Bakhtiar was an Iranian who moved to Paris shortly before the Second World War and became involved in the resistance. After the war he returned to Iran and worked with the Shah's regime whilst simultaneously covertly working against it in the hopes of installing a more liberal, progressive rule. He was found out and thereafter imprisoned repeatedly. When the Shah's grip eventually crumbled, however, Bakhtiar unexpectedly found he was made the head of state. He immediately released all political prisoners, removed restrictions on the press and disbanded the Iranian secret police. But his reign had come at the wrong time and was short-lived, lasting a little over a month. Overthrown by Ayatollah Khomeini and his new order of revolutionary Islamism which immediately undid all his social changes, Bakhtiar once again left for Paris. A decade later, still in exile in the suburbs in Suresnes and once again involved in a resistance movement, Bakhtiar was killed, stabbed to death in his kitchen by assassins from the Islamic Republic. And that was the end of Shapour Bakhtiar: another small tributary in the steady tide of history dammed-up and moved on from.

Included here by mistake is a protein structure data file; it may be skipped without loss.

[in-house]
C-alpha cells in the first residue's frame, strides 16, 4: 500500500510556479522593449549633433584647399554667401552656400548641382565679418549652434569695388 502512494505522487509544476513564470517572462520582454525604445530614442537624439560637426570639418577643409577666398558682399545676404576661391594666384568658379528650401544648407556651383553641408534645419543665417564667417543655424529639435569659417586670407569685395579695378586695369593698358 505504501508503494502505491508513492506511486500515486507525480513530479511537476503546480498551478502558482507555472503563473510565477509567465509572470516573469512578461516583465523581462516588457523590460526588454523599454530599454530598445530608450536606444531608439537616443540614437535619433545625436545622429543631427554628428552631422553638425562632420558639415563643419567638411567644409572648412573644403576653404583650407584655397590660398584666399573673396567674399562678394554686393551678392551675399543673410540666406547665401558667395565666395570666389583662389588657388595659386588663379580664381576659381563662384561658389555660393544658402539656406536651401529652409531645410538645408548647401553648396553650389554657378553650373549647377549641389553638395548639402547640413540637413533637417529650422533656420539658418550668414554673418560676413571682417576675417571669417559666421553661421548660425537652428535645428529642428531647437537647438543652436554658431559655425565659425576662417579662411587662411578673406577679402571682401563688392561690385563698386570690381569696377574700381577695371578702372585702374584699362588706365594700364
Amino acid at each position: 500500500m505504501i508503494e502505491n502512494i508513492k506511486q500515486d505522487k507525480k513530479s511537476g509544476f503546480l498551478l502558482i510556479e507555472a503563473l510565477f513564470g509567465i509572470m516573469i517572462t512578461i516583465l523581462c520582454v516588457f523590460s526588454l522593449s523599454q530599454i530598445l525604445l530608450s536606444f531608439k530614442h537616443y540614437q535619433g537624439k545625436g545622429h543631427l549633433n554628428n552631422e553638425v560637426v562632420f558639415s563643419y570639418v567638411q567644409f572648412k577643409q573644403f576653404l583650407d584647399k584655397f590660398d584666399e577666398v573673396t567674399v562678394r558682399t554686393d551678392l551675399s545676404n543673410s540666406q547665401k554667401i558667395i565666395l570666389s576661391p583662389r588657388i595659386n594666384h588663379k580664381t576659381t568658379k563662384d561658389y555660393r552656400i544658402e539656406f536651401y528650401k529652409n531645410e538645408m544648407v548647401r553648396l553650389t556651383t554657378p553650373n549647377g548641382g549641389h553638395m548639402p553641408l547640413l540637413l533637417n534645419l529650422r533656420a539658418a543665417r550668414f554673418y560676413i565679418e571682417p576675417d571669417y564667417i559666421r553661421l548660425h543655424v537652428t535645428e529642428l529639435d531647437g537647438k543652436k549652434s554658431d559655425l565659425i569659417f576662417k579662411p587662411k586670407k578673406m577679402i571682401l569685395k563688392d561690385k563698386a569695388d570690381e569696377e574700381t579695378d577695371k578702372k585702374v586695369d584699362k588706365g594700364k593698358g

I suppose Bakhtiar comes to mind, not just because his brief life, traversing as it does between Europe and the Middle East, contains something of an echo of our more modern anxieties, but also because it's a life which quietly embodies the national credo of the French - liberté, égalité, fraternité - in a way which seems indivisible from the fact that he was also a migrant and a Muslim.